U.K. stocks declined for the second time in three days as investors weighed the interest-rate outlook for Britain and the euro area.
Foxtons Group Plc dropped the most on record after the U.K. property broker’s chief executive officer stepped down less than nine months after its initial public offering. Wolseley Plc rose 1.6 percent after the distributor of plumbing and heating products forecast 4 percent growth in comparable sales in the next six months.
The FTSE 100 Index lost 27.8 points, or 0.4 percent, to 6,836.3 at the close of trading in London. The benchmark gauge has risen 6 percent from this year’s low on Feb. 4. The broader FTSE All-Share Index lost 0.5 percent today. Ireland’s ISEQ Index slipped less than 0.1 percent after being closed for a holiday yesterday.
“Investors are focusing on nothing but the central banks at the moment,” John Plassard, vice president at Mirabaud Securities LLP in Geneva, said. “They are waiting to see what their capabilities are to support economic growth, especially with the upcoming ECB meeting, where expectations are high for Draghi to act.”
European Central Bank President Mario Draghi said on May 8 that policy makers are prepared to ease monetary policy at their June meeting if economic forecasts warrant action. That meeting will take place on Thursday when officials will probably lower the euro area’s official rate and take the deposit rate negative for the first time, economists polled by Bloomberg say.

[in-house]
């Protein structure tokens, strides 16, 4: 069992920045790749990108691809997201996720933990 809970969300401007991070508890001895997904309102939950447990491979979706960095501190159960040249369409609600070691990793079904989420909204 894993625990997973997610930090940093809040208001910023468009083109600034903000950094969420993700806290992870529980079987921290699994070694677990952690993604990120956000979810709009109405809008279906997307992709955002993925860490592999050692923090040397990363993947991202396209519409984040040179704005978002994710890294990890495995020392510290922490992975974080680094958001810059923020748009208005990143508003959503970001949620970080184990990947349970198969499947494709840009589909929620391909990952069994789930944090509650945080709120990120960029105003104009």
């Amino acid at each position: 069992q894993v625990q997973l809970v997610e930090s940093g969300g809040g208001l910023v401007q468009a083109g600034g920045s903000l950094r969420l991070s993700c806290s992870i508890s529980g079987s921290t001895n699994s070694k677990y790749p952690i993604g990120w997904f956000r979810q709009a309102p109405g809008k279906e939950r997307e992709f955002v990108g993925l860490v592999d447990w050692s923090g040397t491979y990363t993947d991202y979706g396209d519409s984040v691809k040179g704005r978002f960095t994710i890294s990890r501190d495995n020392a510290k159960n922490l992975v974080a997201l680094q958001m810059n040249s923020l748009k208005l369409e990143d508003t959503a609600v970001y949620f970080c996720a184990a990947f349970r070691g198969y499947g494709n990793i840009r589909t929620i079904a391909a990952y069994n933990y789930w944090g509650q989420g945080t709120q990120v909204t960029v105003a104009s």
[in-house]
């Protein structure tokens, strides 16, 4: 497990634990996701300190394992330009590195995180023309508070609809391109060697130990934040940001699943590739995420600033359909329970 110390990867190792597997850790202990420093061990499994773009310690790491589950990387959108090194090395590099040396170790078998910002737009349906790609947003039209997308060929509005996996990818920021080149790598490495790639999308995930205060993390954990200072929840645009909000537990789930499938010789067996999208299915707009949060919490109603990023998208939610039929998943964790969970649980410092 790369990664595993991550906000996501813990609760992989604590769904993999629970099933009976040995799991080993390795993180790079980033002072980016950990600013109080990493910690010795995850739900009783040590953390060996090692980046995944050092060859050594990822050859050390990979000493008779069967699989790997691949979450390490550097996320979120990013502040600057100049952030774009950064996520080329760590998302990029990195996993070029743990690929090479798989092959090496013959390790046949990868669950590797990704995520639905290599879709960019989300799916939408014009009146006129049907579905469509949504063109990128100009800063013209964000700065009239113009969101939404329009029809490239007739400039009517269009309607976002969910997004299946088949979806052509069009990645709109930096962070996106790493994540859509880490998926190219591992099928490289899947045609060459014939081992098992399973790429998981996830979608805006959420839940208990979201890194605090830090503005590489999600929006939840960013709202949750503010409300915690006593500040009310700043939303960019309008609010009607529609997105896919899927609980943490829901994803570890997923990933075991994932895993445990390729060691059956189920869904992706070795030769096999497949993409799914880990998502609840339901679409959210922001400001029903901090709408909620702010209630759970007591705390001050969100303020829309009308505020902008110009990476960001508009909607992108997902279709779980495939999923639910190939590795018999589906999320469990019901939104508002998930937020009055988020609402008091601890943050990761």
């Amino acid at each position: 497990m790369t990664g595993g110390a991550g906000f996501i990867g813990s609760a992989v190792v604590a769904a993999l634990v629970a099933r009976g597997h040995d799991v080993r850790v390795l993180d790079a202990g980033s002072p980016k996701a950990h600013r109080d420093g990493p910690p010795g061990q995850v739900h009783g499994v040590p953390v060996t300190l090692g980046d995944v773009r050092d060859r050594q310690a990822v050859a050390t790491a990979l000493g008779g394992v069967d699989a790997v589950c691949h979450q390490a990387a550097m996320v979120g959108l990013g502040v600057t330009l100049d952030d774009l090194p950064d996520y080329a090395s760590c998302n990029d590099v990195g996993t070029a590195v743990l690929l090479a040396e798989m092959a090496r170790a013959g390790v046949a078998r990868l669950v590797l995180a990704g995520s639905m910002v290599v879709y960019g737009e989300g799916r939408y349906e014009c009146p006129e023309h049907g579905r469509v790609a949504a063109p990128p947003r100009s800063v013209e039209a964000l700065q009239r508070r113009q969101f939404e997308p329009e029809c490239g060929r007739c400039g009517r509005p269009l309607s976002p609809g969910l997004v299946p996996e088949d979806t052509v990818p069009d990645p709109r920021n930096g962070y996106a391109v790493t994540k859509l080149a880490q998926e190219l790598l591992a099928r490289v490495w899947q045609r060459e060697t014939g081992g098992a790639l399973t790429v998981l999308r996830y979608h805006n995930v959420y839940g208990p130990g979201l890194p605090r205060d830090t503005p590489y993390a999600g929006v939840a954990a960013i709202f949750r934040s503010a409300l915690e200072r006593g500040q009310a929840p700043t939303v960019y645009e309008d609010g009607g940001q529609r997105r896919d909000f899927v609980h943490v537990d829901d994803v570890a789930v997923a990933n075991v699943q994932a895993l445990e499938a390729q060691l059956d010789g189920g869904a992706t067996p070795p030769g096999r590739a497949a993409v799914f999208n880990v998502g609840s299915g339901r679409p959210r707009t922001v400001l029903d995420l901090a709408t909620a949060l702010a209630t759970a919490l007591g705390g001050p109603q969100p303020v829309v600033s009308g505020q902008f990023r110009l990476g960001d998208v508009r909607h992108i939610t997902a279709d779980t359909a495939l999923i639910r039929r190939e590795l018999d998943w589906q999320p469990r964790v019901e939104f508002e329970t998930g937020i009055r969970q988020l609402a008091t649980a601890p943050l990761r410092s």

U.K. house prices rose to a record last month and recent indications of a slowdown in the market may prove short-lived, according to Nationwide Building Society. This and other signs of a strengthening economy has fueled speculation that policy makers at the Bank of England will begin debating higher interest rates.
In the U.S., a report showed that factory orders rose 0.7 percent in April, compared with the 0.5 percent increase economists had forecast in a Bloomberg News survey. That compares with a revised 1.5 percent increase the previous month.
The volume of shares changing hands in FTSE 100-listed companies was 28 percent lower than the average of the last 30 days, according to data compiled by Bloomberg.
Foxtons Group retreated 6.6 percent to 307.9 pence. Chief Executive Officer Michael Brown plans to quit the company for personal reasons. Chief Operating Officer Nic Budden will replace Brown on July 1. Foxtons sold shares to the public on Sept. 20.
Pennon Group Plc lost 3 percent to 760 pence. The U.K. water and waste company said pretax profit for its Viridor waste-management unit dropped as much as 20 percent to 27.6 million pounds partly due to lower prices for the recyclate it produces. The company’s full-year profit rose 9.1 percent to 207.3 million pounds, beating analyst estimates.
Severfield Plc slid 4 percent to 54.3 pence, the lowest price since July 15, after the engineering and construction company said it won’t pay a final dividend.
Wolseley climbed 1.6 percent to 3,363 pence. The company predicted 4 percent growth in comparable sales in the next six months after third-quarter revenue increased 5.1 percent to 3.05 billion pounds.